Side note: I remember when widgets where placeholder words for things one would manufacture if one had a business. “Say you’re making, uh, widgets…” the professor would say. Now that widgets are actual things, I wonder what word business schools use as a placeholder. Smorglflat? And whether WordPress sidebars will soon utilize smorglflat technology. Also, Smorglflat sounds like the name of a black metal band comprised of Muppets.

Anyway, the to-do list. I look at the clock and say, “I have _____ hours. Let’s see how far I can get on this list.”

That’s a fine way to go about things if all you need to do is get things done. If you care about not losing your mind, I’m not sure I’d recommend it.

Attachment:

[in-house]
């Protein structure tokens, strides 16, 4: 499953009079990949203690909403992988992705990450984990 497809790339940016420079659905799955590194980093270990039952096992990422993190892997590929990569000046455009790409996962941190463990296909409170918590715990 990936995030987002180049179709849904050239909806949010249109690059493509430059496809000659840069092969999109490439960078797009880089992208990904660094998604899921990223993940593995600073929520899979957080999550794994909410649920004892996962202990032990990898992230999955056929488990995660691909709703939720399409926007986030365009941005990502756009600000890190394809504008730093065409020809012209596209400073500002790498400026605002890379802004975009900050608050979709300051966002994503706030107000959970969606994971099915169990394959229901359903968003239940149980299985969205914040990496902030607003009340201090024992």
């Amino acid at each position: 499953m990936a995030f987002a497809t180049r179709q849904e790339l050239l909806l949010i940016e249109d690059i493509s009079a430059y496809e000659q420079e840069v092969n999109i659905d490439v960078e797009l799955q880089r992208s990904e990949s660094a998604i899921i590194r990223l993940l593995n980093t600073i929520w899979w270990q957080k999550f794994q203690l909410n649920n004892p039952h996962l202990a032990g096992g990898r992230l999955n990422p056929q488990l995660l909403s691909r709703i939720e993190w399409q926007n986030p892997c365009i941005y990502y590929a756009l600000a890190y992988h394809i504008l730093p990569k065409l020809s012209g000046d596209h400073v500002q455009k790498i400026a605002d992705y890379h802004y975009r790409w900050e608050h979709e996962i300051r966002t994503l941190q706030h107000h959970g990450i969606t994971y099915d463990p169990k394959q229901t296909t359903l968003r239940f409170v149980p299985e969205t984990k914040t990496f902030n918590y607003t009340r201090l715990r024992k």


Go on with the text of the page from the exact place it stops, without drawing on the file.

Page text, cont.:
Trouble is, when you go and go each day until you can’t go anymore, all you’re really doing is working and sleeping. One day, your cat knocks over a glass of Kool Aid and you just lose your shit, that being the final straw in a giant hay bale of frustration and loneliness. As you’re kneeling on a towel in your bedroom, soaking up the last of the seltzer water you used to clean up the spill, you just lean your head on the edge of the bed and cry because you’d think that, for ONE THING on Earth, your cat would let you god damn sleep past 5am.

(continued tomorrow)